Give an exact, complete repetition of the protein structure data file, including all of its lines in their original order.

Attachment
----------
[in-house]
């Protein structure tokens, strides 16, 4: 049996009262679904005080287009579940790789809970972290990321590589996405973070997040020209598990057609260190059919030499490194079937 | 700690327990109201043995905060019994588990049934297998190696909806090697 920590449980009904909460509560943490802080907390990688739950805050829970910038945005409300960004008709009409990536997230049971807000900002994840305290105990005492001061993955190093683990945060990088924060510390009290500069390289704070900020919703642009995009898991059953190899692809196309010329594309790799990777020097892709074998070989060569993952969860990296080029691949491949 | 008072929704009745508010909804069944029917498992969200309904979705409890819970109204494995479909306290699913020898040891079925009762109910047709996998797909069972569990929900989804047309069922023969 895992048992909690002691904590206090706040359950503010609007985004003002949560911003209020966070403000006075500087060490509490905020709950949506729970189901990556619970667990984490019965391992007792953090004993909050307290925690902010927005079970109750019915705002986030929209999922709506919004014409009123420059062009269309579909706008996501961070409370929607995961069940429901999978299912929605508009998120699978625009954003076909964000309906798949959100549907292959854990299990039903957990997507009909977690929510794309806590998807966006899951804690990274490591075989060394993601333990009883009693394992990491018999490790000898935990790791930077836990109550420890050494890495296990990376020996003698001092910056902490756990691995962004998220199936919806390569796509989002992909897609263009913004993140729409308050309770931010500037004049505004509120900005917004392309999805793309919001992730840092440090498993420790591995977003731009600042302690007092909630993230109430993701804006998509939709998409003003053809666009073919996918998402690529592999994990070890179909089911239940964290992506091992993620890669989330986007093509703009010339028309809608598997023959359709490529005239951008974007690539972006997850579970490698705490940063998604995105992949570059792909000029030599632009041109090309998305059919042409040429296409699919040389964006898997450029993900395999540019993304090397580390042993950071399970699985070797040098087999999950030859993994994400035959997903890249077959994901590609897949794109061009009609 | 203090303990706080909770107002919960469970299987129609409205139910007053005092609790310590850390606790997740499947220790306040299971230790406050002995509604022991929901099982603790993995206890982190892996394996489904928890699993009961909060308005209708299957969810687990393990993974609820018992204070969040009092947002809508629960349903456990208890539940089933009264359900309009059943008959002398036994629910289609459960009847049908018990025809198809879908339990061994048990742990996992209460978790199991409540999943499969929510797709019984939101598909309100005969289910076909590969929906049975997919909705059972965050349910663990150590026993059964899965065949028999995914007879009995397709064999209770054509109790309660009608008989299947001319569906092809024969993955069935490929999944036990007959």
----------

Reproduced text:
[in-house]
């Protein structure tokens, strides 16, 4: 049996009262679904005080287009579940790789809970972290990321590589996405973070997040020209598990057609260190059919030499490194079937 | 700690327990109201043995905060019994588990049934297998190696909806090697 920590449980009904909460509560943490802080907390990688739950805050829970910038945005409300960004008709009409990536997230049971807000900002994840305290105990005492001061993955190093683990945060990088924060510390009290500069390289704070900020919703642009995009898991059953190899692809196309010329594309790799990777020097892709074998070989060569993952969860990296080029691949491949 | 008072929704009745508010909804069944029917498992969200309904979705409890819970109204494995479909306290699913020898040891079925009762109910047709996998797909069972569990929900989804047309069922023969 895992048992909690002691904590206090706040359950503010609007985004003002949560911003209020966070403000006075500087060490509490905020709950949506729970189901990556619970667990984490019965391992007792953090004993909050307290925690902010927005079970109750019915705002986030929209999922709506919004014409009123420059062009269309579909706008996501961070409370929607995961069940429901999978299912929605508009998120699978625009954003076909964000309906798949959100549907292959854990299990039903957990997507009909977690929510794309806590998807966006899951804690990274490591075989060394993601333990009883009693394992990491018999490790000898935990790791930077836990109550420890050494890495296990990376020996003698001092910056902490756990691995962004998220199936919806390569796509989002992909897609263009913004993140729409308050309770931010500037004049505004509120900005917004392309999805793309919001992730840092440090498993420790591995977003731009600042302690007092909630993230109430993701804006998509939709998409003003053809666009073919996918998402690529592999994990070890179909089911239940964290992506091992993620890669989330986007093509703009010339028309809608598997023959359709490529005239951008974007690539972006997850579970490698705490940063998604995105992949570059792909000029030599632009041109090309998305059919042409040429296409699919040389964006898997450029993900395999540019993304090397580390042993950071399970699985070797040098087999999950030859993994994400035959997903890249077959994901590609897949794109061009009609 | 203090303990706080909770107002919960469970299987129609409205139910007053005092609790310590850390606790997740499947220790306040299971230790406050002995509604022991929901099982603790993995206890982190892996394996489904928890699993009961909060308005209708299957969810687990393990993974609820018992204070969040009092947002809508629960349903456990208890539940089933009264359900309009059943008959002398036994629910289609459960009847049908018990025809198809879908339990061994048990742990996992209460978790199991409540999943499969929510797709019984939101598909309100005969289910076909590969929906049975997919909705059972965050349910663990150590026993059964899965065949028999995914007879009995397709064999209770054509109790309660009608008989299947001319569906092809024969993955069935490929999944036990007959």